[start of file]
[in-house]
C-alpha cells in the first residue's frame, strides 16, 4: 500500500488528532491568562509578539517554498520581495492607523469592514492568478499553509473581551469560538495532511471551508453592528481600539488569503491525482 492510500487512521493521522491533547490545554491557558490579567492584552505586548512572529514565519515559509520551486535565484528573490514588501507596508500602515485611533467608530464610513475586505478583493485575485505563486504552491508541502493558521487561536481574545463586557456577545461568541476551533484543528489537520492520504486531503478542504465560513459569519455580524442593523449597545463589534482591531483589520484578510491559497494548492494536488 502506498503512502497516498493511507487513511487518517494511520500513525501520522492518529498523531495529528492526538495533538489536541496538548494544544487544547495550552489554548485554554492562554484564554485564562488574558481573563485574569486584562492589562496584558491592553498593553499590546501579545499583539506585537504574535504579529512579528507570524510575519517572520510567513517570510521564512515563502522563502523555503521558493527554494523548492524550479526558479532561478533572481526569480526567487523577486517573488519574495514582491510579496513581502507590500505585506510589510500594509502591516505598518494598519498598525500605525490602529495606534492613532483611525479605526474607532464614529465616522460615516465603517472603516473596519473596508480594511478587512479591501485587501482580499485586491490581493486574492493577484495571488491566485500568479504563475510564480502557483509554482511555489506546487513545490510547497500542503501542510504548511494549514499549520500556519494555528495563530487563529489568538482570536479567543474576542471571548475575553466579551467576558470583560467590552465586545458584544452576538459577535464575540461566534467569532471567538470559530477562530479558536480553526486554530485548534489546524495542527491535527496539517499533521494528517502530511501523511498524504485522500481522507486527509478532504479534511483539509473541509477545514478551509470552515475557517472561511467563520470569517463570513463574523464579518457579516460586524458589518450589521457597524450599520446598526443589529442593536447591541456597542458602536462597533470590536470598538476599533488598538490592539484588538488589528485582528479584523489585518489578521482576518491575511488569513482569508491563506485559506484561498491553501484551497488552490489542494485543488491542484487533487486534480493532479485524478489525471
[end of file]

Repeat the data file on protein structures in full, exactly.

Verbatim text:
[in-house]
C-alpha cells in the first residue's frame, strides 16, 4: 500500500488528532491568562509578539517554498520581495492607523469592514492568478499553509473581551469560538495532511471551508453592528481600539488569503491525482 492510500487512521493521522491533547490545554491557558490579567492584552505586548512572529514565519515559509520551486535565484528573490514588501507596508500602515485611533467608530464610513475586505478583493485575485505563486504552491508541502493558521487561536481574545463586557456577545461568541476551533484543528489537520492520504486531503478542504465560513459569519455580524442593523449597545463589534482591531483589520484578510491559497494548492494536488 502506498503512502497516498493511507487513511487518517494511520500513525501520522492518529498523531495529528492526538495533538489536541496538548494544544487544547495550552489554548485554554492562554484564554485564562488574558481573563485574569486584562492589562496584558491592553498593553499590546501579545499583539506585537504574535504579529512579528507570524510575519517572520510567513517570510521564512515563502522563502523555503521558493527554494523548492524550479526558479532561478533572481526569480526567487523577486517573488519574495514582491510579496513581502507590500505585506510589510500594509502591516505598518494598519498598525500605525490602529495606534492613532483611525479605526474607532464614529465616522460615516465603517472603516473596519473596508480594511478587512479591501485587501482580499485586491490581493486574492493577484495571488491566485500568479504563475510564480502557483509554482511555489506546487513545490510547497500542503501542510504548511494549514499549520500556519494555528495563530487563529489568538482570536479567543474576542471571548475575553466579551467576558470583560467590552465586545458584544452576538459577535464575540461566534467569532471567538470559530477562530479558536480553526486554530485548534489546524495542527491535527496539517499533521494528517502530511501523511498524504485522500481522507486527509478532504479534511483539509473541509477545514478551509470552515475557517472561511467563520470569517463570513463574523464579518457579516460586524458589518450589521457597524450599520446598526443589529442593536447591541456597542458602536462597533470590536470598538476599533488598538490592539484588538488589528485582528479584523489585518489578521482576518491575511488569513482569508491563506485559506484561498491553501484551497488552490489542494485543488491542484487533487486534480493532479485524478489525471